Georgia officials issue emergency ban on fentanyl product

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Less than a week after lab workers identified two new forms of the dangerous synthetic opioid fentanyl in Georgia, state officials have issued an emergency ban on one of them.

According to the Georgia Bureau of Investigation, the Georgia State Board of Pharmacy voted on an emergency ban of tetrahydrofuran fentanyl. 

"What the means is that any law enforcement officer that suspects that they have this new drug encountered in a case, they can seize it that way it gets this new drug off of the streets," explained Nelly Miles, GBI spokeswoman.

State lawmakers had already outlawed the second substance technicians discovered, acrylfentanyl, earlier this year.  These drugs are incredibly dangerous because they can be absorbed through the skin and it only takes a minute amount to kill. 

"Traditionally we are focused on drug enforcement and enforcing the drug laws, but with this outbreak of all of these new designer drugs and these new drugs that are designed to skirt around the drug laws and being so dangerous, it's going to be very important for us to keep ahead of what's out there," said Miles.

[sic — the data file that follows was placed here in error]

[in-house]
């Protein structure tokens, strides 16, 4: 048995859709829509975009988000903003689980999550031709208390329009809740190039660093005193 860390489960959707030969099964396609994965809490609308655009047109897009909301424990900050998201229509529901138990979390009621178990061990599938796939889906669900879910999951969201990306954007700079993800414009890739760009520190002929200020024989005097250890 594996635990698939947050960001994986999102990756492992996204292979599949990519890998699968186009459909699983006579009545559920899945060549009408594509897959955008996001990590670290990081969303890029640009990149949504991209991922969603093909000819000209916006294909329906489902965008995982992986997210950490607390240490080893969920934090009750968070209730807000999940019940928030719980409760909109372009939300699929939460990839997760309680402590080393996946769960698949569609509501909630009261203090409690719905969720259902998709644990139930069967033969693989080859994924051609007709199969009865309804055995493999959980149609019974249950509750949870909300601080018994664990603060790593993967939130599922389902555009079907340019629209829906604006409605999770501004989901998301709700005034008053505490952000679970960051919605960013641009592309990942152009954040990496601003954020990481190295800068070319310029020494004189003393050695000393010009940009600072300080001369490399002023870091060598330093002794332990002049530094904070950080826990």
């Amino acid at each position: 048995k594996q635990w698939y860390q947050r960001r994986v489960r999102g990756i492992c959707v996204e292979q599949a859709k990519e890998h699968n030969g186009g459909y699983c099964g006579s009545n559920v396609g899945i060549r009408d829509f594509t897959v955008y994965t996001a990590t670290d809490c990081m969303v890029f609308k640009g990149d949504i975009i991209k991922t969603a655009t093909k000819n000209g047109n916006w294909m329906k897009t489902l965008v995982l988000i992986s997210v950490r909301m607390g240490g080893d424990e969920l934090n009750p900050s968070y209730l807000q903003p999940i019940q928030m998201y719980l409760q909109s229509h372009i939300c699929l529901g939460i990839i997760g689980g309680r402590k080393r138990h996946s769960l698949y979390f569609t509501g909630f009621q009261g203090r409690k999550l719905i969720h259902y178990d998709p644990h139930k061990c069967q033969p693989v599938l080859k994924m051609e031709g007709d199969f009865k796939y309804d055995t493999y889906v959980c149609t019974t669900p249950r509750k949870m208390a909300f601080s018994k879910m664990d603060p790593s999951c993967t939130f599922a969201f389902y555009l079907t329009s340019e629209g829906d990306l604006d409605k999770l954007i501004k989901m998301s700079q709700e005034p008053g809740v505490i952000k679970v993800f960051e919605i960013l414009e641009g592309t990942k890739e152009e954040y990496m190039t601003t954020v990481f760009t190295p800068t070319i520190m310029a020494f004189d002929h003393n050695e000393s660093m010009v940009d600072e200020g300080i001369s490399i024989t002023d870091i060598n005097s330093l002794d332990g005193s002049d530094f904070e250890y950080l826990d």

To make matters worse, officials discovered acrylfentanyl in a new counterfeit pill circulating in the state.

"When everything happened last month in middle Georgia, I think that we all got really locked in on the yellow pills, but what this serves as a reminder is that it can be any color pill," Miles said.  "It could be yellow, blue, green--it's doesn't matter, but the idea is that if you're getting a pill off of the streets and you're not getting it from a legitimate source, then you have no idea what's in it."

Reports from other states have suggested that the opioid overdose reversal drug, Naloxone, may not be as effective with these new forms of fentanyl. The GBI's Chief Medical Examiner, Dr. Jonathan Eisenstat, however, said it is still the best way to help an overdose victim.

"If you have anybody that's unconscious and you are suspecting that it's an overdose, give them Naloxone," said Dr. Eisenstat. "It's not going to hurt them and if it doesn't work, you can try it again, but it's really the most rapid way to reverse the opioid effects on the body until EMS gets there and they can do other life-saving measures."